Types of Pickles: Pickled Vegetables can be made from onions, green beans, asparagus, cauliflower, carrots, beets and many other vegetables and fruits. Sauerkraut is simply what the Germans call Pickled Cabbage. Cornichons are what the French call Pickled Tiny Cucumbers. These spicy, baby Pickles are served with pâtés and strong cheeses. In Korea, kimchi is a popular Pickled Cabbage dish, while in Japan you will find Pickled Plum and Pickled Radish in just about every restaurant and home. In short, each region of the world has its own beloved variety of the humble Pickle.

As far as Pickled Cucumbers go, the main varieties are:

  • Dill Pickles: This is the most popular variety of Pickle. Just as you might imagine, dill is added to the recipe to impart its refreshing, herbal flavor to the Pickle. Dill is added to the barrel during the final stage of fermentation or to the jar after fermentation.
  • Kosher Dill Pickles: Not all Kosher Dill Pickles are certified to be Kosher. Rather, the descriptor refers to a differnet style of Dill Pickle altogether. Kosher Dills are made with dill and garlic added to the brine. The resulting flavor is more robust than regular dill pickles, making them the ultimate accompaniment to an overstuffed Jewish deli sandwich.
  • Overnight Dill: Here, fresh cucumbers are lightly brined for a very short time, lasting only one or two days, completely under refrigeration. Overnight Dills are not preserved and thus must remain refrigerated. Overnight Dills taste more like fresh cucumbers than salty, sour jarred Pickles.
  • Polish Dill Pickles: Like Kosher Dill Pickles, the word "Polish" here refers to a style of Pickle, not its country of origin. Polish Dill Pickles contain more spices and more garlic than either traditional Dill Pickles or Kosher Dills. Polish Dill Pickles are peppery and often flavored with mustard seeds.
  • Sour and Half-sour Pickles: Counter to what the word "sour" may imply, this style of Pickle is made by placing fresh cucumbers into a seasoned brine which doesn't include vinegar. Sours and Half-sours must remain refrigerated when stored and shipped. The longer the cucumbers remain in the brine, the more sour they become. Half-sour Pickles are extra crispy and keep their fresh cucumber color. Sour Pickles turn a duller, darken green over time.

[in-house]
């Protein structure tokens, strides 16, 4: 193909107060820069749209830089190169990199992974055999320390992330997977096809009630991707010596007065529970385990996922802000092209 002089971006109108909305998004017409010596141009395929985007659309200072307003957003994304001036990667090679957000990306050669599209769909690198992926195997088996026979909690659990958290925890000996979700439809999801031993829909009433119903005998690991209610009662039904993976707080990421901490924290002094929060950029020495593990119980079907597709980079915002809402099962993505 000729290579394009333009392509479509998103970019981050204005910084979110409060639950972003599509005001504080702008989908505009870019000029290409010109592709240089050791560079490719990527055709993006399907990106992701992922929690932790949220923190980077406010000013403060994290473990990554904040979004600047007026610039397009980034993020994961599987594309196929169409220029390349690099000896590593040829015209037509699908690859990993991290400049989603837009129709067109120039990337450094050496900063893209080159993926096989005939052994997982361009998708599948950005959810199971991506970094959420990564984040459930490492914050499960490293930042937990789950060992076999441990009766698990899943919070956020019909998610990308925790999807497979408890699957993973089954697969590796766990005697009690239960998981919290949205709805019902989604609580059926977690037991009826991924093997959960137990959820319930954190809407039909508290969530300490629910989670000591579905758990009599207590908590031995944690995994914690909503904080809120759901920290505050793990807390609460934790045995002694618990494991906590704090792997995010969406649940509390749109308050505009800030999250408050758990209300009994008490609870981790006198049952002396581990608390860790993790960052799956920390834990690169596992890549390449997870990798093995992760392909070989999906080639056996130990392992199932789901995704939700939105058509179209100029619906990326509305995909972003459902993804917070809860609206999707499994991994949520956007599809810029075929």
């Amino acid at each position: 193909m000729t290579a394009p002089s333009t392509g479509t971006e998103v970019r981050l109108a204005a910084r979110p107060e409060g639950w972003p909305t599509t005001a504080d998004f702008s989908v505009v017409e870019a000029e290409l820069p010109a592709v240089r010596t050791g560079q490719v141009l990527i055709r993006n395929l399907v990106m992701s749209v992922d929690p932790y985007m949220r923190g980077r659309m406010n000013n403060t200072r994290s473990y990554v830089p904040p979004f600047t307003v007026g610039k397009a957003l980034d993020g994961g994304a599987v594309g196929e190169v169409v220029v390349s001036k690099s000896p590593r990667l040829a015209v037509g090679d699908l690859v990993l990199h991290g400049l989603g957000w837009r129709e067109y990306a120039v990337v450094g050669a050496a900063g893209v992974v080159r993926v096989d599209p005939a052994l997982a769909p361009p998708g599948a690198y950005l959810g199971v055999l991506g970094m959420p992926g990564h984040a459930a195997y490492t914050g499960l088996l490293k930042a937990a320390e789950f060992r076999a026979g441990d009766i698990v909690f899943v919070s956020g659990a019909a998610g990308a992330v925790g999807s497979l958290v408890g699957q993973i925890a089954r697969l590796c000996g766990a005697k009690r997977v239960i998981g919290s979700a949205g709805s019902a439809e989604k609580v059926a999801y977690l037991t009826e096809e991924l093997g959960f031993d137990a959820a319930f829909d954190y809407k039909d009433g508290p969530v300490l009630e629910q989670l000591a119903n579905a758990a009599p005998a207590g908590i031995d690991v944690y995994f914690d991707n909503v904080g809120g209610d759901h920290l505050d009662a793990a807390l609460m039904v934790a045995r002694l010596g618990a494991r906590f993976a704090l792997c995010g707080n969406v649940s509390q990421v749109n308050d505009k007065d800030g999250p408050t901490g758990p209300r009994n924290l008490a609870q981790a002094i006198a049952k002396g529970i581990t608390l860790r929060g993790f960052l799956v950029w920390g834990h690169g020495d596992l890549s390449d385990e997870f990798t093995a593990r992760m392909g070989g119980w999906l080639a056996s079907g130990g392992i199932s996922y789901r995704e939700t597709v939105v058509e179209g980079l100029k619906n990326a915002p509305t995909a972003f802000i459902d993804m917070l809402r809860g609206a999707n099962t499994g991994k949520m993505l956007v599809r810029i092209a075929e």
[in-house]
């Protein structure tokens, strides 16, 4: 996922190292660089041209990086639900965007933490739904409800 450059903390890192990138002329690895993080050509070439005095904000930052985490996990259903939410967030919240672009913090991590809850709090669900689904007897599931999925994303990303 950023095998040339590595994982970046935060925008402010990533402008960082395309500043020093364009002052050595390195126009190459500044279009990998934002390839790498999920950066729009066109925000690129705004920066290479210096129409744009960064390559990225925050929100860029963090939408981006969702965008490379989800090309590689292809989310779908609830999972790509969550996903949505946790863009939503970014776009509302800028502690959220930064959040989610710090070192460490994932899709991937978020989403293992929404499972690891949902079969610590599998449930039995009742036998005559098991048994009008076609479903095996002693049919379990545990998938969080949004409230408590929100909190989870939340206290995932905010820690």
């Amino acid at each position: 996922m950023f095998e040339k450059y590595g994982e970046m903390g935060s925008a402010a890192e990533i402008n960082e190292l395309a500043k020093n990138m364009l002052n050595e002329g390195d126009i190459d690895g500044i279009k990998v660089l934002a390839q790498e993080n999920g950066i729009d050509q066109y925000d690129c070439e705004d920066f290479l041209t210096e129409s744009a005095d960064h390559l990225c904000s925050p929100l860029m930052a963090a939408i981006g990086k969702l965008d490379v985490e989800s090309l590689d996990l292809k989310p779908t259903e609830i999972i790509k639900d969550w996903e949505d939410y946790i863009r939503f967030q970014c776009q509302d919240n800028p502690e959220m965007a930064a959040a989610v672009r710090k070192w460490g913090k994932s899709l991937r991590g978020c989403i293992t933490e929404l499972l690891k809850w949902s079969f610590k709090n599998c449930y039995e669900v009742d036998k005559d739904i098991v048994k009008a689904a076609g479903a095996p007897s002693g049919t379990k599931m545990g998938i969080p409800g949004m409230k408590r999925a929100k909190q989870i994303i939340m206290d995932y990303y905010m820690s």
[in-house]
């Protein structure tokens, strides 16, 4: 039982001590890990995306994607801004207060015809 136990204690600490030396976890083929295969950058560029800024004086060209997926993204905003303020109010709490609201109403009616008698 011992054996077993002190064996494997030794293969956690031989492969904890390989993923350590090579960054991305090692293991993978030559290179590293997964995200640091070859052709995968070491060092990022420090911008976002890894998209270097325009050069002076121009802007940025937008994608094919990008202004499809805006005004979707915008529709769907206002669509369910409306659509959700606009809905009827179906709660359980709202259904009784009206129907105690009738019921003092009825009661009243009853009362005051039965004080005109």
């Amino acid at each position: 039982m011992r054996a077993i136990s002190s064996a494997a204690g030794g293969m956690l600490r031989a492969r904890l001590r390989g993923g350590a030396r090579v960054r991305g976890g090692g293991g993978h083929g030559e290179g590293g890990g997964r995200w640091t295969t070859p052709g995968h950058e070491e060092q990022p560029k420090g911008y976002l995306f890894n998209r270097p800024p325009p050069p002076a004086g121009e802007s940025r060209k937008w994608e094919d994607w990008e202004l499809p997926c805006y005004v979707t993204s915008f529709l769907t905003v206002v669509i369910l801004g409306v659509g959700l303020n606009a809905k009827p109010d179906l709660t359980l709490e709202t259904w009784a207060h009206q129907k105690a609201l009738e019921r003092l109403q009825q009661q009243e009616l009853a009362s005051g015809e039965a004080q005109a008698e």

• Sweet Pickles: Also known as Bread and Butter Pickles when sliced, they are jarred in a sweet mixture of vinegar, sugar and spices. Sweet Pickles are somewhat sweet, but retain a distinct, slightly tangy taste behind the sweetness.
  • Hot Pickles: These Spicy Pickles are made by adding hot spices and seasonings to the recipe.
Enjoying Pickles:
  • First and foremost, Pickles of all types can be enjoyed as a healthy, savory, crunchy snack. There is no need to pair your Pickles with ice cream when craving a snack!
  • Slice Pickles and serve them on burgers or deli sandwiches.
  • Dice Pickles to make a homemade relish - add to tartar sauce or potato salad.
  • In the Southern US, Fried Pickles are a local treat.
  • Pickles are an excellent easy-to-prepare side dish when grilling outdoors.

Shop, Find Recipes, Read About the History of Pickles

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  • Dill Pickles
  • Kosher Dill Pickles
  • New York Deli Style Pickles
  • Polish Pickles
  • German Pickles
  • Hot Spicy Pickles
  • Whisky Pickles
  • Sweet Pickles
  • Much more